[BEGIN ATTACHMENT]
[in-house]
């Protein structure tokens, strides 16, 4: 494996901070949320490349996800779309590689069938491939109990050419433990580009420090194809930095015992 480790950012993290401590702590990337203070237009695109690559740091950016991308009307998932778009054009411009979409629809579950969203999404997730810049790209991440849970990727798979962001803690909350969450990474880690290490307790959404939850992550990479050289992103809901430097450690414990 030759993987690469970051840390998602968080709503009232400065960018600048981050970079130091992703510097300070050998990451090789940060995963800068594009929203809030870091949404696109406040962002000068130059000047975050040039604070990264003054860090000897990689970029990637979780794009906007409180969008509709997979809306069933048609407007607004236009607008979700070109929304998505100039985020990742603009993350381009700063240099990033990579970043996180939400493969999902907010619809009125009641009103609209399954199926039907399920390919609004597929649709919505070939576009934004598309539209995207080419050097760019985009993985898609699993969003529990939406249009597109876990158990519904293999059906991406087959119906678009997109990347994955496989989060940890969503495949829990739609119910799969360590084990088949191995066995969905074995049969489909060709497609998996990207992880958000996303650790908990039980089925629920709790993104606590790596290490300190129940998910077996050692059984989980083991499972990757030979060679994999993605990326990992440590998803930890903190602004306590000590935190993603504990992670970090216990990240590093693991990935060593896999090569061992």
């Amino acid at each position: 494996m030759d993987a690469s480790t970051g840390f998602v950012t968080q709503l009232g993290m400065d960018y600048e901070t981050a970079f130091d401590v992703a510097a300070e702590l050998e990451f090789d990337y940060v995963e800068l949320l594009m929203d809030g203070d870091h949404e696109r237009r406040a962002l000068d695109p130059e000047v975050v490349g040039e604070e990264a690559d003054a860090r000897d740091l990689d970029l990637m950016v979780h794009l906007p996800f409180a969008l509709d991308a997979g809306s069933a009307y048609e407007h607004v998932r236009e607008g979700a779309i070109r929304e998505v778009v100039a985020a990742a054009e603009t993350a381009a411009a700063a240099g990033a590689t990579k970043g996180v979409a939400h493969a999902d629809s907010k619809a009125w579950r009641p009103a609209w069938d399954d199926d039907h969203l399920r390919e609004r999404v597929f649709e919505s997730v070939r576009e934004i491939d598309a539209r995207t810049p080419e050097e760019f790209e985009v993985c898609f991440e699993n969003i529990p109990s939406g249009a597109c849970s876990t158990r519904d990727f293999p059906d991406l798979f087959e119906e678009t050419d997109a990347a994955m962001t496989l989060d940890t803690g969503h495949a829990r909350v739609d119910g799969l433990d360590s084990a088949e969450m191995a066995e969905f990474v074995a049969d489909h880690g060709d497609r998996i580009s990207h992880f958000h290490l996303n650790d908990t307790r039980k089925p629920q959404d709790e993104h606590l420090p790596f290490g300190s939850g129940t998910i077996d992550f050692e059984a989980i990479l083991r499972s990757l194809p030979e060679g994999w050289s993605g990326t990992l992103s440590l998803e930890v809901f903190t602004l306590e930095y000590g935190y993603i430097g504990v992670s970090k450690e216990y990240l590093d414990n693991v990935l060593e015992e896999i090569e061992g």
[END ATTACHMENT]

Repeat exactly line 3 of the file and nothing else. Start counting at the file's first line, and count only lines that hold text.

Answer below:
């Amino acid at each position: 494996m030759d993987a690469s480790t970051g840390f998602v950012t968080q709503l009232g993290m400065d960018y600048e901070t981050a970079f130091d401590v992703a510097a300070e702590l050998e990451f090789d990337y940060v995963e800068l949320l594009m929203d809030g203070d870091h949404e696109r237009r406040a962002l000068d695109p130059e000047v975050v490349g040039e604070e990264a690559d003054a860090r000897d740091l990689d970029l990637m950016v979780h794009l906007p996800f409180a969008l509709d991308a997979g809306s069933a009307y048609e407007h607004v998932r236009e607008g979700a779309i070109r929304e998505v778009v100039a985020a990742a054009e603009t993350a381009a411009a700063a240099g990033a590689t990579k970043g996180v979409a939400h493969a999902d629809s907010k619809a009125w579950r009641p009103a609209w069938d399954d199926d039907h969203l399920r390919e609004r999404v597929f649709e919505s997730v070939r576009e934004i491939d598309a539209r995207t810049p080419e050097e760019f790209e985009v993985c898609f991440e699993n969003i529990p109990s939406g249009a597109c849970s876990t158990r519904d990727f293999p059906d991406l798979f087959e119906e678009t050419d997109a990347a994955m962001t496989l989060d940890t803690g969503h495949a829990r909350v739609d119910g799969l433990d360590s084990a088949e969450m191995a066995e969905f990474v074995a049969d489909h880690g060709d497609r998996i580009s990207h992880f958000h290490l996303n650790d908990t307790r039980k089925p629920q959404d709790e993104h606590l420090p790596f290490g300190s939850g129940t998910i077996d992550f050692e059984a989980i990479l083991r499972s990757l194809p030979e060679g994999w050289s993605g990326t990992l992103s440590l998803e930890v809901f903190t602004l306590e930095y000590g935190y993603i430097g504990v992670s970090k450690e216990y990240l590093d414990n693991v990935l060593e015992e896999i090569e061992g």